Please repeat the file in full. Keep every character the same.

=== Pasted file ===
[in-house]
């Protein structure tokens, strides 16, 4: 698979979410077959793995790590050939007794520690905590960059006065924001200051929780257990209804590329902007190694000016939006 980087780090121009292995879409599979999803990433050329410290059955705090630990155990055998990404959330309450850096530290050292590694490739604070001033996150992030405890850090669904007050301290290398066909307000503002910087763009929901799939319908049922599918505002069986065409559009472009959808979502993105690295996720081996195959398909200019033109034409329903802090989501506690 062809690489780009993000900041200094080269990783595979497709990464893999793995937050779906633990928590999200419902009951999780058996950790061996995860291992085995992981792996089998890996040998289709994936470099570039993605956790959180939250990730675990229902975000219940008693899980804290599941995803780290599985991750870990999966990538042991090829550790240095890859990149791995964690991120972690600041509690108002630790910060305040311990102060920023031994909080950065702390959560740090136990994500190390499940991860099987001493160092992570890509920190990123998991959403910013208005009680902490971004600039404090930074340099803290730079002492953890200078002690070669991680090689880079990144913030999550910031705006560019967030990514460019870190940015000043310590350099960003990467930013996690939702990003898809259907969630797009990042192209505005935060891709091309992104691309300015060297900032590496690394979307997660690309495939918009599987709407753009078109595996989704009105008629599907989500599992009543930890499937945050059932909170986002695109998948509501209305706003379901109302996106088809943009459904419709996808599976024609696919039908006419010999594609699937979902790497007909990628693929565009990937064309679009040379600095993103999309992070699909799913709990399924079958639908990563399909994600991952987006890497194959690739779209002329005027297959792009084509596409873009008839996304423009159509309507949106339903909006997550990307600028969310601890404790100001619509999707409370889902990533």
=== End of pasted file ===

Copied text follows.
[in-house]
């Protein structure tokens, strides 16, 4: 698979979410077959793995790590050939007794520690905590960059006065924001200051929780257990209804590329902007190694000016939006 980087780090121009292995879409599979999803990433050329410290059955705090630990155990055998990404959330309450850096530290050292590694490739604070001033996150992030405890850090669904007050301290290398066909307000503002910087763009929901799939319908049922599918505002069986065409559009472009959808979502993105690295996720081996195959398909200019033109034409329903802090989501506690 062809690489780009993000900041200094080269990783595979497709990464893999793995937050779906633990928590999200419902009951999780058996950790061996995860291992085995992981792996089998890996040998289709994936470099570039993605956790959180939250990730675990229902975000219940008693899980804290599941995803780290599985991750870990999966990538042991090829550790240095890859990149791995964690991120972690600041509690108002630790910060305040311990102060920023031994909080950065702390959560740090136990994500190390499940991860099987001493160092992570890509920190990123998991959403910013208005009680902490971004600039404090930074340099803290730079002492953890200078002690070669991680090689880079990144913030999550910031705006560019967030990514460019870190940015000043310590350099960003990467930013996690939702990003898809259907969630797009990042192209505005935060891709091309992104691309300015060297900032590496690394979307997660690309495939918009599987709407753009078109595996989704009105008629599907989500599992009543930890499937945050059932909170986002695109998948509501209305706003379901109302996106088809943009459904419709996808599976024609696919039908006419010999594609699937979902790497007909990628693929565009990937064309679009040379600095993103999309992070699909799913709990399924079958639908990563399909994600991952987006890497194959690739779209002329005027297959792009084509596409873009008839996304423009159509309507949106339903909006997550990307600028969310601890404790100001619509999707409370889902990533």